ManKind Project USA – The Door

Responding to Disruptive Behavior

Some conflict or disruptive behavior may need attention at an Area or Society level. The solution usually involves a need to clarify, change, or enforce Area/Society expectations or agreements.   Sometimes the best approach is simply to interrupt the meeting and address the behavior or conflict directly.  But often the situation is too complicated for that; in that case, however, the Area/Society should address it as soon as possible.

Response Teams

The best approach is for the Area/Society leaders to convene a response team. The team should include neutral warriors who command respect and have skills in mediation, facilitation, intercultural competency, or conflict resolution. The response team represents the community’s needs by determining expected behavior and agreements.  The response team’s goal is to hold space and gather the best individuals to bring the matter to a successful resolution. 

To determine the necessary response, the following points should be considered:
Causes: Why is the disruption occurring? Is it a conflict between the individual and others in the Circle or Community? Is it due to a professionally diagnosed condition of mental illness? Is it a cultural difference?

History: What is the frequency and degree of disruption caused by this person in the past?

Probability of change: How likely is it that the problem behavior will diminish in the future?

MKP USA and Area/Society agreements and policies: What is the agreement or policy that is involved? Is there a need for a creation of a new one or change in one? What levels are at play: Personal, Interpersonal, Group, Institutional, Multicultural.

Best Practices

  1. Identify who needs to meet – Allow for an advocate or support person for anyone who needs one.
  2. Create the intention of the meeting – an open to learning attitude, curiosity, sharing of impacts and intentions, and exploration for solutions. It helps to review MKP USA core values. A good resource is Good agreements and intentions for resolving conflicts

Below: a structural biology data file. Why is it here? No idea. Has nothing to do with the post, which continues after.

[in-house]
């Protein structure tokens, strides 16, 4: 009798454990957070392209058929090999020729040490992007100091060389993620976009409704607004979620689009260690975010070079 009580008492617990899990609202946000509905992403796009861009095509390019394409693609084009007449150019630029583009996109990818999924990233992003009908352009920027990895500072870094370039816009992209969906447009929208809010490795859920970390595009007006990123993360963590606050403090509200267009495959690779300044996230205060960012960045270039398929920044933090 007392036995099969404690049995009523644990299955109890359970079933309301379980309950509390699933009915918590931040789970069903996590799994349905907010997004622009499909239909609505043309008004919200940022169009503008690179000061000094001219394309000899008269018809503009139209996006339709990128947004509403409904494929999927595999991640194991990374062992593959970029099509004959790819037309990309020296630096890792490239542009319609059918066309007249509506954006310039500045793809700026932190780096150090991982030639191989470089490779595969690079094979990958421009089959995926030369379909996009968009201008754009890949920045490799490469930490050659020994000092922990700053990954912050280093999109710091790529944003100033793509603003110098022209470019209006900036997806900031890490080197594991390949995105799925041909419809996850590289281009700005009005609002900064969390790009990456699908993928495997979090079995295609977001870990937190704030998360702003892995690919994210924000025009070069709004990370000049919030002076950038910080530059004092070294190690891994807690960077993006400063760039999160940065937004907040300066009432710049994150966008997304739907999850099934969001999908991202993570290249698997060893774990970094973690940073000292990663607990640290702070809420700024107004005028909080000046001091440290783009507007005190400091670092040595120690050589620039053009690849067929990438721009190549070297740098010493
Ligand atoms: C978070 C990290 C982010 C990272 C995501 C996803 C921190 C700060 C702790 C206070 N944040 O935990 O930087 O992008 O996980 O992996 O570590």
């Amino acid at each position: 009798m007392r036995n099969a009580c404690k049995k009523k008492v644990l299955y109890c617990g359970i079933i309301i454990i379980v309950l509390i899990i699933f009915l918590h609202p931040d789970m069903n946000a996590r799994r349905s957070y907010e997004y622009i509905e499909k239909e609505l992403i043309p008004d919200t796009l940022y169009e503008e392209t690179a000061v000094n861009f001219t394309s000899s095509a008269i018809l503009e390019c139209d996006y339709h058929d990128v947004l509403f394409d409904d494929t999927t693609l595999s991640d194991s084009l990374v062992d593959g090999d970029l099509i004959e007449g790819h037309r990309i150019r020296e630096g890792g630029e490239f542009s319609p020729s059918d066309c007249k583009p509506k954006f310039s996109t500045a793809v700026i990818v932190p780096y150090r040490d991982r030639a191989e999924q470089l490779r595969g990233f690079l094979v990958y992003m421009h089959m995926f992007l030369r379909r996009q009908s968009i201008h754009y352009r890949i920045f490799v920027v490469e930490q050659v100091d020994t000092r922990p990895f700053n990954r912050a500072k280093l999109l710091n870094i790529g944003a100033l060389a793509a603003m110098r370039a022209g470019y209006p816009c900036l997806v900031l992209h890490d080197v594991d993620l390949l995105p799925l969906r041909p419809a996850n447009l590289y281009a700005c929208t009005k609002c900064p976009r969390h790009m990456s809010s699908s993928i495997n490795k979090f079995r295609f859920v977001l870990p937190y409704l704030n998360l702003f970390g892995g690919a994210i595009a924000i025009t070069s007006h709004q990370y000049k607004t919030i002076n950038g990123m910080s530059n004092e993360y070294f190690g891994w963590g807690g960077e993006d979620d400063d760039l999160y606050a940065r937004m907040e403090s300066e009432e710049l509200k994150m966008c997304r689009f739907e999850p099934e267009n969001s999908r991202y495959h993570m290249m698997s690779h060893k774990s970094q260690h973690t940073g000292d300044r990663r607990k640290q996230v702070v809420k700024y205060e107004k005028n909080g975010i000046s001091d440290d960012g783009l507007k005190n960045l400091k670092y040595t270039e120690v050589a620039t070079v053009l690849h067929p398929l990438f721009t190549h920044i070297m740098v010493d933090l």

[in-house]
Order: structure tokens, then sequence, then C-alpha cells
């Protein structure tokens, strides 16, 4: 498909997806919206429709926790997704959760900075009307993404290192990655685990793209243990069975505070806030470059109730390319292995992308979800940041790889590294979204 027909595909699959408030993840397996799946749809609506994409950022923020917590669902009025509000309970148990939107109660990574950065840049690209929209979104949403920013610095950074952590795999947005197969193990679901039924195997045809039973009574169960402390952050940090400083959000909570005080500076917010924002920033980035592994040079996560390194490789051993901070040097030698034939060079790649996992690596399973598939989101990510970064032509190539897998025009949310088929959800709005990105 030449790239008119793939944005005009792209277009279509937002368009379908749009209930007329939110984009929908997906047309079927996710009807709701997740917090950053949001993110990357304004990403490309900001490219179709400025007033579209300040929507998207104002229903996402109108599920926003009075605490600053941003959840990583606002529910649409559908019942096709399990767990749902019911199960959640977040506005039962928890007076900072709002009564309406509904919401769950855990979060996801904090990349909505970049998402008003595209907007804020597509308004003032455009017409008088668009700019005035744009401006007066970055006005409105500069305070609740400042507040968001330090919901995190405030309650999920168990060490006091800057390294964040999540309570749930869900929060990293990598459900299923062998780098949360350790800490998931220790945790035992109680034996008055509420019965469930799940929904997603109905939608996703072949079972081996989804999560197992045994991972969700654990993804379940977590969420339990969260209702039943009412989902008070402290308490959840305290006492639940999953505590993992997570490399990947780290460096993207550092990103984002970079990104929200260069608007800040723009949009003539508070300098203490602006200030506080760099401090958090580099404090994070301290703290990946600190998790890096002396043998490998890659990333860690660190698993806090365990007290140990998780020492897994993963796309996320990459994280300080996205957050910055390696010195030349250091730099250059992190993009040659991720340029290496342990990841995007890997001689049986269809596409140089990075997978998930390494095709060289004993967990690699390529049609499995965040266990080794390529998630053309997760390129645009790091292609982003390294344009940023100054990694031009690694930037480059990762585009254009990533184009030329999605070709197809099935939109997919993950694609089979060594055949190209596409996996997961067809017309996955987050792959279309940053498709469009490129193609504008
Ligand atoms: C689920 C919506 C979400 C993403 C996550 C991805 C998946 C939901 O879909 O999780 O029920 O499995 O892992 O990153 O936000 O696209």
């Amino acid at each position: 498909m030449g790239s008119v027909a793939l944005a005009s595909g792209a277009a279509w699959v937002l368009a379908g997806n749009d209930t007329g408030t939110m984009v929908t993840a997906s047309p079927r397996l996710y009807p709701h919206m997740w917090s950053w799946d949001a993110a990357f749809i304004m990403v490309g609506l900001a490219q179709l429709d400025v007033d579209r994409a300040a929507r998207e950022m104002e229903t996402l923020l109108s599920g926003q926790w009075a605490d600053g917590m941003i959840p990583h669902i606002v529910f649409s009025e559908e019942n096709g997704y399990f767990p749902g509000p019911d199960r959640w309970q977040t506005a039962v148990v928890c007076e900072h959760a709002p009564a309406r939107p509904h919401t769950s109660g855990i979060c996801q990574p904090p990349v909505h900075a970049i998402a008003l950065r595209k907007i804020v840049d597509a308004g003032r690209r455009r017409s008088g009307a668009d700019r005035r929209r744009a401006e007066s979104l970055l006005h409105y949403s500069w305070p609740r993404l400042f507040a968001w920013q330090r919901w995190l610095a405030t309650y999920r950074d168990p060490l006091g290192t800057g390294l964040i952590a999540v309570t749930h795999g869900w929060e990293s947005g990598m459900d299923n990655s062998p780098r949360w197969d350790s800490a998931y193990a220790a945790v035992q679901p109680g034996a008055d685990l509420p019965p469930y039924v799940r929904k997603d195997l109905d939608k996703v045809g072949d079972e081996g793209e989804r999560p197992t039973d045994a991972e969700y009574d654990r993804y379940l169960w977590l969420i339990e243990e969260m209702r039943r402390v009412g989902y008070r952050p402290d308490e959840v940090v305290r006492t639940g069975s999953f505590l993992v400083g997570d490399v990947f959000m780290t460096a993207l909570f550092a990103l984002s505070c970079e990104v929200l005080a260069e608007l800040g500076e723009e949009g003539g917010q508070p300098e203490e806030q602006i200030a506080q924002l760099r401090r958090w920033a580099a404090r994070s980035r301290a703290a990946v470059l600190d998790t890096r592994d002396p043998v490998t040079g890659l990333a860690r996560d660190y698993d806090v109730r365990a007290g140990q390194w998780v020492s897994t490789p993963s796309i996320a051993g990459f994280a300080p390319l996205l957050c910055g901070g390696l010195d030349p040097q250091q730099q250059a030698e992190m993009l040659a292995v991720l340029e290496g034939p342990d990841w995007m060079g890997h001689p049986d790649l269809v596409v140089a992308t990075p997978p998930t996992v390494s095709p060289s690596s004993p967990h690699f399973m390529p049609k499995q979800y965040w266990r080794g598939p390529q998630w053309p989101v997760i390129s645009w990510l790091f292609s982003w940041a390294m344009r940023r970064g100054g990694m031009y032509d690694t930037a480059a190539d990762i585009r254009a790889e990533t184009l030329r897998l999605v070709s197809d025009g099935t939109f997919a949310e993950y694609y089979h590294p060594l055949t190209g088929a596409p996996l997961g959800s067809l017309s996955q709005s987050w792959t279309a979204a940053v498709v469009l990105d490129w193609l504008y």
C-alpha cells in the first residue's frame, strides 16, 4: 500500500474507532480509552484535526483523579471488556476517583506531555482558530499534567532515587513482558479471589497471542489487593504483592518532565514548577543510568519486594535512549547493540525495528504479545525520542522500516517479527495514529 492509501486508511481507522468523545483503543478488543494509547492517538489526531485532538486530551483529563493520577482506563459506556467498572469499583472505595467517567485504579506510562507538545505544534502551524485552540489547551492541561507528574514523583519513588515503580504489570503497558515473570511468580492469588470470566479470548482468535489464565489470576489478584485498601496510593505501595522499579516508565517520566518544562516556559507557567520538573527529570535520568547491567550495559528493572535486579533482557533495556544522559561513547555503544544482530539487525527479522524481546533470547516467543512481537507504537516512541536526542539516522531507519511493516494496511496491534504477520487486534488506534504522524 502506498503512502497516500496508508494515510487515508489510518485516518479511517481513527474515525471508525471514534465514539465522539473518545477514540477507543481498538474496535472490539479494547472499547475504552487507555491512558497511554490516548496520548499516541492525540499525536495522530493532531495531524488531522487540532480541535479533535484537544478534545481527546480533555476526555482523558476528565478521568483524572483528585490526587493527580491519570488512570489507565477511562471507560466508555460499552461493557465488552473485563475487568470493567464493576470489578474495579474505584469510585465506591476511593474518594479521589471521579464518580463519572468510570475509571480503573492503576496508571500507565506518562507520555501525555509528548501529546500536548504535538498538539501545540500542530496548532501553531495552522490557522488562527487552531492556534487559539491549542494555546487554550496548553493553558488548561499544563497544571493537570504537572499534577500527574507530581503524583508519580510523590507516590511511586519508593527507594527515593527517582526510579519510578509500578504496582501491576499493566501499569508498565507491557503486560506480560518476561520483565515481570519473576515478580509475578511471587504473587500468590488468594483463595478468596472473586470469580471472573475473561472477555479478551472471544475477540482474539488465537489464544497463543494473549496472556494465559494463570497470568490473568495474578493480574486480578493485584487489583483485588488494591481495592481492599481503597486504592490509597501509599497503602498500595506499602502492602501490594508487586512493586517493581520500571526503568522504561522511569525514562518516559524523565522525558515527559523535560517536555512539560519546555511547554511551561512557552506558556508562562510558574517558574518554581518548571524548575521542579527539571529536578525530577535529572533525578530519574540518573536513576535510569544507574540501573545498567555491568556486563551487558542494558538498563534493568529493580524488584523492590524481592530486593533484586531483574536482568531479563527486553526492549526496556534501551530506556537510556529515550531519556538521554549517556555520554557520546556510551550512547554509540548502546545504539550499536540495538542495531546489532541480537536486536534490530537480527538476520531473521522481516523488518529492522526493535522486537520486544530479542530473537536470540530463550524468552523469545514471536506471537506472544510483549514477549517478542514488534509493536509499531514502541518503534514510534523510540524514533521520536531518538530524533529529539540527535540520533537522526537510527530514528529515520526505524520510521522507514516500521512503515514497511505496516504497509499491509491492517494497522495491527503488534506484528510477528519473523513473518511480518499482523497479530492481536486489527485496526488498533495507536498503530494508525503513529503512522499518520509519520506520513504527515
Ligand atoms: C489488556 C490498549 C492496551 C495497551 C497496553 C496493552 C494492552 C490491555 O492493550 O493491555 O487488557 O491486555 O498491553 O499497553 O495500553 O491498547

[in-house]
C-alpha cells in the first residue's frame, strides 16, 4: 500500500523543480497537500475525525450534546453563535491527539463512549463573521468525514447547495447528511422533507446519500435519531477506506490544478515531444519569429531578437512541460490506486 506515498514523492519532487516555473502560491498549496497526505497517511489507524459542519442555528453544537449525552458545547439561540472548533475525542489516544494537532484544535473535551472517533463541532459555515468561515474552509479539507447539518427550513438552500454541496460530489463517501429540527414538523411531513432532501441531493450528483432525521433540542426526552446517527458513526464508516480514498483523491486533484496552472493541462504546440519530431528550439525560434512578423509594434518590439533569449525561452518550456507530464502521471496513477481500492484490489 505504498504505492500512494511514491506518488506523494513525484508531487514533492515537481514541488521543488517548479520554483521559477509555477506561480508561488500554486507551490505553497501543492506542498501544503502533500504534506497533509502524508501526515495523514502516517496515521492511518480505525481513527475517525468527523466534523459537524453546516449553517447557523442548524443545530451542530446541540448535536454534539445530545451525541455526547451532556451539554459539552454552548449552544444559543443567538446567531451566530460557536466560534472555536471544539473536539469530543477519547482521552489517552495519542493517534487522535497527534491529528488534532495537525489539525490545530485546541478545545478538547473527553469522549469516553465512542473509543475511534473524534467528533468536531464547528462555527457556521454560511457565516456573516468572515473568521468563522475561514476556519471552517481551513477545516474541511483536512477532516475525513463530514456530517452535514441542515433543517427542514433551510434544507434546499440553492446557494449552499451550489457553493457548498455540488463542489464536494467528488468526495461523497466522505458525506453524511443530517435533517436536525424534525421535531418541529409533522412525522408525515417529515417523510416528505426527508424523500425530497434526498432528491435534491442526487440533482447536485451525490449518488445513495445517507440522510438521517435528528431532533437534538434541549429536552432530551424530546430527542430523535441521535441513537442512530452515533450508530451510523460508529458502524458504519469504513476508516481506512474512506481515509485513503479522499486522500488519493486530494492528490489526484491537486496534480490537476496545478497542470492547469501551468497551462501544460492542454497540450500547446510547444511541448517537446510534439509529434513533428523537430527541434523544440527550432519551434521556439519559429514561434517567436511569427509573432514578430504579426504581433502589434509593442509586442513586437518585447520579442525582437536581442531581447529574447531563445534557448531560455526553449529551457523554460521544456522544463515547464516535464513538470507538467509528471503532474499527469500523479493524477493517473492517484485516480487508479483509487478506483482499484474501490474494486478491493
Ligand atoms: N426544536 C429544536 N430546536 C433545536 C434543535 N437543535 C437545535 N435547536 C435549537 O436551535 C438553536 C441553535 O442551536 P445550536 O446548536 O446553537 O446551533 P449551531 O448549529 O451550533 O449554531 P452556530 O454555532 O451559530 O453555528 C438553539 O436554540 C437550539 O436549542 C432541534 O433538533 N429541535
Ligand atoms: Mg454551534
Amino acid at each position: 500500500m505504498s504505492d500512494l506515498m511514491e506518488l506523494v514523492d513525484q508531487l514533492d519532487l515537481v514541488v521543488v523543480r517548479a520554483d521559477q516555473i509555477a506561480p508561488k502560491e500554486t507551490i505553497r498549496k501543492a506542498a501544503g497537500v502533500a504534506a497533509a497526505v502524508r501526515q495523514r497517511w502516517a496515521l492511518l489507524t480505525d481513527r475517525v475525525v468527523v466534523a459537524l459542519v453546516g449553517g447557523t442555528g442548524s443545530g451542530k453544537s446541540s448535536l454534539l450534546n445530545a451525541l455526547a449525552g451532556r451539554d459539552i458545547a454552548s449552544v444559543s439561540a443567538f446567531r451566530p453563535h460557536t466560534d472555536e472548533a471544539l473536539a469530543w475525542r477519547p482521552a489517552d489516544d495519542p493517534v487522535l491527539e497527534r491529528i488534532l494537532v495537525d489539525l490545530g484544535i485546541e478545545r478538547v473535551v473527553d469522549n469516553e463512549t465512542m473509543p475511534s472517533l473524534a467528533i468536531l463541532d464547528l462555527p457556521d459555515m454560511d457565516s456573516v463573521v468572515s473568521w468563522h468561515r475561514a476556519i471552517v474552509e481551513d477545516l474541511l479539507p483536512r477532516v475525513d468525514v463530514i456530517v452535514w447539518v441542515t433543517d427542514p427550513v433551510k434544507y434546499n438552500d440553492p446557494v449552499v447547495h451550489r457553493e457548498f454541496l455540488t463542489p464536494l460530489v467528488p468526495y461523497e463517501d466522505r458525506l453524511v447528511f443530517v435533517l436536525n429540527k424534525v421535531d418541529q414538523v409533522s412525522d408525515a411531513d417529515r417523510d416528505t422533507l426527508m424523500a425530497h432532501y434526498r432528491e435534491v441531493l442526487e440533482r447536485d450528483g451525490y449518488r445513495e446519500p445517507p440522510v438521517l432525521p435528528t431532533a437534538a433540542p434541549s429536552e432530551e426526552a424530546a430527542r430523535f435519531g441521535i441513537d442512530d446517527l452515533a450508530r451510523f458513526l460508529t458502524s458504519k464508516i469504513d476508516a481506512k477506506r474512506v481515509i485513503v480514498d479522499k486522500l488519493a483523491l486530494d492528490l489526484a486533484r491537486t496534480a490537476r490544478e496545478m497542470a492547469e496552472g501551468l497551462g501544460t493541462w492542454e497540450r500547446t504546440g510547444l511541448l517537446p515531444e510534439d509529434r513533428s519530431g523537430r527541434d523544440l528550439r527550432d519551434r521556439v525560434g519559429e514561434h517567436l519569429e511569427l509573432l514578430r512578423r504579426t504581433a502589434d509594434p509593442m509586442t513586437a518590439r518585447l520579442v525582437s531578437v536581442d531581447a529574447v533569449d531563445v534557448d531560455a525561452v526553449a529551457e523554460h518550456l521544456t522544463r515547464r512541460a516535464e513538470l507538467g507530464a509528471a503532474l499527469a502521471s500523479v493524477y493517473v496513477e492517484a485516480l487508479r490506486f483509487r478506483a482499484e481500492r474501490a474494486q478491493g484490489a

3. Create a closed container – Issues and resolutions are easier to achieve when they are done in a closed container. This process is not meant to be transparent. Final resolutions and sharing of any part of this process with larger Email Lists, stewardship councils, or the community should be carefully considered and when possible agreed to by all parties involved in the resolution process.
  4. Facilitate the meeting by neutral inquiry – Stay focused on the goal of mutual resolution and what are the institutional, group, community, area agreements/expectations. What is the community safety concern? What is the expected behavior/agreement? Does there need to be a new community agreement or policy?


  1. Avoid having the person or people who brought the concern be targets in this process – Their role is to state the concern, present the data, and share how the behavior is a threat to the community?  The response team’s role is to determine if there is a legitimate concern for the community and if so to address it.
  2. Many levels are often at play during a conflict – Being mindful of what level is being worked on can help. Problems often occur when members of the group are switching between many levels too quickly. Also there is a tendency to move interactions to a personal or interpersonal level. Requirements for personal or interpersonal work like clearings may not be appropriate or can cause harm.  It is nice when things can be cleaned up at these levels, but usually by the time it has gotten to this level of involvement we are dealing with institutional and group expectations and agreements.

MKP USA Resources

Mental Health Resource Team:  when a mental health issue may be affecting the situation.
Intercultural Advocacy Committee:  when there are significant multicultural issues involved.
Safer Circles & Core Values Team:  Safety resources.
Reconciliation Team:  Conflict Resolution Resources and Facilitators.

​Taking Action Absent Resolution

Sometimes mutual resolutions are not achieved and action needs to be taken to restore safety. In that case, at least one member (preferably the team leader) of the Response Team should submit a formal Concern to the Ethics & Right Relations Committee (ERR).  If an immediate, temporary suspension is warranted, the Area Steward or Society Chair may issue a suspension in writing, copying the ERR lead and